When a smartphone buyer buys a new phone they practically never go back to a basic phone.  Mostly they stay with the operating system they currently have, but not all: 27% of Android owners moved to iPhone, whereas only 14% of iPhone users moved to Android.  That makes sense if we consider that many switches are driven by a desire to upgrade to better features and iPhone has a larger share than Android at the top end of the market.

So are iPhone customers much more loyal, or is this really a function that iPhone has larger share at the top end of the market?  To tell we’d really have to compare the switching between the iPhone and Android models like Samsung’s Galaxy S4 or HTC One.  I expect the figures would align much more closely with the Duplication of Purchase law, yes iPhone would look strongest but that’s because it has the higher market share.

In summary, it looks to me that Apple is doing extremely well at winning market share, it’s not “buying” false smartphone share selling cheap phones to people not seeking smartphone features (apps and internet).  When people do want these features it’s a much bigger brand than overall “smartphone market share” figures suggest – and that’s what drives these loyalty figures.  This is supported by internet browsing figures that show iOS with a substantially higher share of web traffic than Android.

Likewise, Samsung is doing very well too as the standout Android brand.  Everyone else is struggling for share but then this is a very large and growing market, even small brands (which will have lower loyalty) may still be able to prosper.  But Android needs to not only sell smartphones but also get people to use them as smartphones – and/or to win greater share amongst people who really do use their smartphone.

Should Android marketers worry about Apple launching a low(er)-cost iPhone?  Absolutely.

Should Apple worry that Android is recruiting more of the new consumers entering the category, who will largely then stick with Android?  Absolutely.

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12 thoughts on “Are iPhone owners more loyal than Android owners? a marketing scientist takes a look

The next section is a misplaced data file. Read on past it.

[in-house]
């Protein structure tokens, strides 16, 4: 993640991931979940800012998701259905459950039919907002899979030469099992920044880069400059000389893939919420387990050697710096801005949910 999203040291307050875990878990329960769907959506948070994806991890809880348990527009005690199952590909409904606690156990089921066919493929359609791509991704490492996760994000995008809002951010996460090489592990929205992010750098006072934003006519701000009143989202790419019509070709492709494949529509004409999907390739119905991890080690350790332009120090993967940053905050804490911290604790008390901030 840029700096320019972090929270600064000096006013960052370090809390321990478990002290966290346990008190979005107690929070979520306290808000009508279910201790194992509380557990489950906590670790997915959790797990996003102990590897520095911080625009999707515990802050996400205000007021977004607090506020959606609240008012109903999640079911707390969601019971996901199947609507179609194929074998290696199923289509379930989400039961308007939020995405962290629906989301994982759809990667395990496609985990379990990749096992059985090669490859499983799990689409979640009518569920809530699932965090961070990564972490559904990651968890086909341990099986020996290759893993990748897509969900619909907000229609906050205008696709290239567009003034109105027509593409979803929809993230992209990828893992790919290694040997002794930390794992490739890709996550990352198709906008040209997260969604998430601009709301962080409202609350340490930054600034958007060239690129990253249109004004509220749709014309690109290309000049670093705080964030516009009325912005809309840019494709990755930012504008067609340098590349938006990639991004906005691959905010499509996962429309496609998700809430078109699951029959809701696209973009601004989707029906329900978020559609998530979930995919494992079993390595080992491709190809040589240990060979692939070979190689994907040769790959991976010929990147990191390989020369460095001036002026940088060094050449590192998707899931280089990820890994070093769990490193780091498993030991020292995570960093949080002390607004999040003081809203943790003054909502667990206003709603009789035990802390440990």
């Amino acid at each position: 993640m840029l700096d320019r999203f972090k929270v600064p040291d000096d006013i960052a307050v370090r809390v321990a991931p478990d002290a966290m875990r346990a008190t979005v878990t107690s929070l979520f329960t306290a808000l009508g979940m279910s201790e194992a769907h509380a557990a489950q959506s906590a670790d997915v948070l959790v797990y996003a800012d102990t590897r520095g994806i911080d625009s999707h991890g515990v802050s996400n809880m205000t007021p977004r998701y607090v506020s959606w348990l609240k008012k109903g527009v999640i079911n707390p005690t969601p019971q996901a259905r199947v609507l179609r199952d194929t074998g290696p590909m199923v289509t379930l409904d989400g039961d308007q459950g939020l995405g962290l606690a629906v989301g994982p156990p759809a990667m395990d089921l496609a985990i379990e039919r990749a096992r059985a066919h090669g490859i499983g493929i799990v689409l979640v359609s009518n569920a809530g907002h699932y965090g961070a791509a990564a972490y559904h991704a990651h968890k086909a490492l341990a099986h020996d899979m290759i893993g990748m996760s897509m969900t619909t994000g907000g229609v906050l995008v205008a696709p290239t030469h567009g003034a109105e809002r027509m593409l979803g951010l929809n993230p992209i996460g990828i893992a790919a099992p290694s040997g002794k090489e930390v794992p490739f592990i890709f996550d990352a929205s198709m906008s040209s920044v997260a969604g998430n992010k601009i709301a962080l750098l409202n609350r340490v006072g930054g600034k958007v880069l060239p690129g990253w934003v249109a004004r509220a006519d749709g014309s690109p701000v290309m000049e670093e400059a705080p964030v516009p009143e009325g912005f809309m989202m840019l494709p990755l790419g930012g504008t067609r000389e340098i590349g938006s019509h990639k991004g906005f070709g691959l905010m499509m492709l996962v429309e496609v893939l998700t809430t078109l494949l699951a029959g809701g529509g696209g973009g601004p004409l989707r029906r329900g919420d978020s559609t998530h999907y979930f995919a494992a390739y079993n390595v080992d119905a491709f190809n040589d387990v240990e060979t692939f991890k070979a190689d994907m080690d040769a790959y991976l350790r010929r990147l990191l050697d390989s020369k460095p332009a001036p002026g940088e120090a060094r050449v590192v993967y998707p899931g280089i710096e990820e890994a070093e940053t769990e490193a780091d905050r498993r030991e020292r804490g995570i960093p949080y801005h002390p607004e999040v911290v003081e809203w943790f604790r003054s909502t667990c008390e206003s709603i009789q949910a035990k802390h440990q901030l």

1. another thing is to consider is that we are comparing Operating Systems. People do not buy OS the by phone’s that have a OS. It happens to be that some OS are also phone brands (IOS=Apple iphone & Blackbery) and the others like android are available on multiple phone brands.

  2. One has to take into account as well the “lock” factor of being an Apple user. The longer you use Apple devices, the more likely you are to build an Apple compatible library (apps, music), the more incentives you have to upgrade to Apple products rather than switch to another. Personally this is the single most influential reason that makes me stick with Apple nowadays, and it greatly influenced by threshold of switching between Apple and Android (although I’m fairly agnostic when it comes to the hardware itself).

    • An very interesting thing with the above analysis is that it suggests that the “lock” factor isn’t perhaps as great as assumed. Not that it isn’t there, but it isn’t the biggest driver of loyalty there is a high level of natural loyalty anyway. Android’s “lock” factor is very low but it still enjoys healthy loyalty.

      This is normal we see loyalty in every product category, to every brand.

    • I think when it comes to the “Lock” factor it isn’t that big a deal anymore. Music isn’t DRM’d anymore. Also the majority of top tear apps, like Instagram, Path, Vine, Twitter or Facebook are more sign in function apps that keep their information in the cloud. You just use the app to get access to it. Doesn’t matter what platform. Game apps might be a factor, but even playing something like Angry Birds doesn’t require you to use GameCentre on iOS. You can easily use Rovio’s own social game sign in. IMHO the lock at least in the iOS world comes from what my family and friends call “Keep Connections Simple” Actually we don’t call it that but I figured I’d give it a name for this post. Simple put I’m an iOS user. iPhones, iPad and AppleTVs and iPod Touch. After having two kids, and grandparents living more than 30 minutes away, FaceTime and PhotoStream made our parents buying any other device moot. iPad Minis for my parents, iPad Touch and full size iPad for my wife’s parents. My friends come over see how easy it is to have the kids interact with their grandparents, they do the same. My parents live in a retirement condo. Friends come over see them talking with my kids, they want that same ease. And sure you could do the same on Android with Google Hangouts and Google+, but iOS all they have to do is choose a size and connectivity. iPodTouch wifi, iPhone LTE and wifi on the small end or increased sizes on the iPads with wifi and/or LTE. Android does the same, but do I get an HTC, LG, or Samsung? Is it running Jellybean, Ice Cream Sandwich or Gingerbread. There’s no iconic Apple (bricks and such) Store in the Android world. I’m super bias of course but if Apple had an Amazon affiliate compensation type program, I’d quit my job. My parents live in 6 level condo with 15 apartments per level. Fourth floor is done. We’ll infiltrate the 5th and 3rd floors next. LOL Cheers

  3. Pingback: How can Apple Catch Up with Android : Latest Computer Technology News

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  5. Byron

    I’m reading HBG, which I am enjoying.

    However on the UK edition, page 108, it suggests on table 7.5 that Dell has higher repeat % than apple (71 to 55)

    Is this an error in the publication? Dell’s higher repeat purchase is not referenced in the text.